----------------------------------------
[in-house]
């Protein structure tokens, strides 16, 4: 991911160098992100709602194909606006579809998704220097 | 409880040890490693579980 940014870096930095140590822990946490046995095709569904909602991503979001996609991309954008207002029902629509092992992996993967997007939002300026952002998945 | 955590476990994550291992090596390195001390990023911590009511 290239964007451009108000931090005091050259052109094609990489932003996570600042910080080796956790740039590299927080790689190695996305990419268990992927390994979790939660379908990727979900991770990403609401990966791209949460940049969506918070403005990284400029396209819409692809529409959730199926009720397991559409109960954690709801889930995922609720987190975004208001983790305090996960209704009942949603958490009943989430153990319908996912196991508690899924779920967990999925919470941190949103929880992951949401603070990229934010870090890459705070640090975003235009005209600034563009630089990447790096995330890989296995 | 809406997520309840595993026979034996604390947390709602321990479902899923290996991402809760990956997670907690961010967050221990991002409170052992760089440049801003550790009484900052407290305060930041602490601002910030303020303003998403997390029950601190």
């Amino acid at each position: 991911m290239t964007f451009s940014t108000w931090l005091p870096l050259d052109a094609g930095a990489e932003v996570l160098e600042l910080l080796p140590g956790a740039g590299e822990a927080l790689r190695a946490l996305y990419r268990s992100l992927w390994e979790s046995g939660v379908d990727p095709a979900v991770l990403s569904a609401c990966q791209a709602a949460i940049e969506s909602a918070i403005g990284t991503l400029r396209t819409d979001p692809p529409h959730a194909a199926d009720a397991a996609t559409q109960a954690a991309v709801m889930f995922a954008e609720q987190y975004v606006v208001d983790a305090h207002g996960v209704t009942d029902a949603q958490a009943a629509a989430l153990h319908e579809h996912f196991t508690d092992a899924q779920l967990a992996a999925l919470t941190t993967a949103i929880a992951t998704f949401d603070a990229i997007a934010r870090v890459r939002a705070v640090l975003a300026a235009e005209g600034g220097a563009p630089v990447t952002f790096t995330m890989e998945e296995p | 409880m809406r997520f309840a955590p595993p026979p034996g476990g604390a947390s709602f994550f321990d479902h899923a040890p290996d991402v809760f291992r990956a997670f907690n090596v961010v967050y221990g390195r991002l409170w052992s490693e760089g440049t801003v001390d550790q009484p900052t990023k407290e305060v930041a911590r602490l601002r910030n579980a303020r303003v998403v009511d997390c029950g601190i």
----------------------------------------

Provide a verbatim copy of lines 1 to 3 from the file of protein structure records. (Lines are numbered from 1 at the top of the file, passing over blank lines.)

[in-house]
């Protein structure tokens, strides 16, 4: 991911160098992100709602194909606006579809998704220097 | 409880040890490693579980 940014870096930095140590822990946490046995095709569904909602991503979001996609991309954008207002029902629509092992992996993967997007939002300026952002998945 | 955590476990994550291992090596390195001390990023911590009511 290239964007451009108000931090005091050259052109094609990489932003996570600042910080080796956790740039590299927080790689190695996305990419268990992927390994979790939660379908990727979900991770990403609401990966791209949460940049969506918070403005990284400029396209819409692809529409959730199926009720397991559409109960954690709801889930995922609720987190975004208001983790305090996960209704009942949603958490009943989430153990319908996912196991508690899924779920967990999925919470941190949103929880992951949401603070990229934010870090890459705070640090975003235009005209600034563009630089990447790096995330890989296995 | 809406997520309840595993026979034996604390947390709602321990479902899923290996991402809760990956997670907690961010967050221990991002409170052992760089440049801003550790009484900052407290305060930041602490601002910030303020303003998403997390029950601190």
């Amino acid at each position: 991911m290239t964007f451009s940014t108000w931090l005091p870096l050259d052109a094609g930095a990489e932003v996570l160098e600042l910080l080796p140590g956790a740039g590299e822990a927080l790689r190695a946490l996305y990419r268990s992100l992927w390994e979790s046995g939660v379908d990727p095709a979900v991770l990403s569904a609401c990966q791209a709602a949460i940049e969506s909602a918070i403005g990284t991503l400029r396209t819409d979001p692809p529409h959730a194909a199926d009720a397991a996609t559409q109960a954690a991309v709801m889930f995922a954008e609720q987190y975004v606006v208001d983790a305090h207002g996960v209704t009942d029902a949603q958490a009943a629509a989430l153990h319908e579809h996912f196991t508690d092992a899924q779920l967990a992996a999925l919470t941190t993967a949103i929880a992951t998704f949401d603070a990229i997007a934010r870090v890459r939002a705070v640090l975003a300026a235009e005209g600034g220097a563009p630089v990447t952002f790096t995330m890989e998945e296995p | 409880m809406r997520f309840a955590p595993p026979p034996g476990g604390a947390s709602f994550f321990d479902h899923a040890p290996d991402v809760f291992r990956a997670f907690n090596v961010v967050y221990g390195r991002l409170w052992s490693e760089g440049t801003v001390d550790q009484p900052t990023k407290e305060v930041a911590r602490l601002r910030n579980a303020r303003v998403v009511d997390c029950g601190i």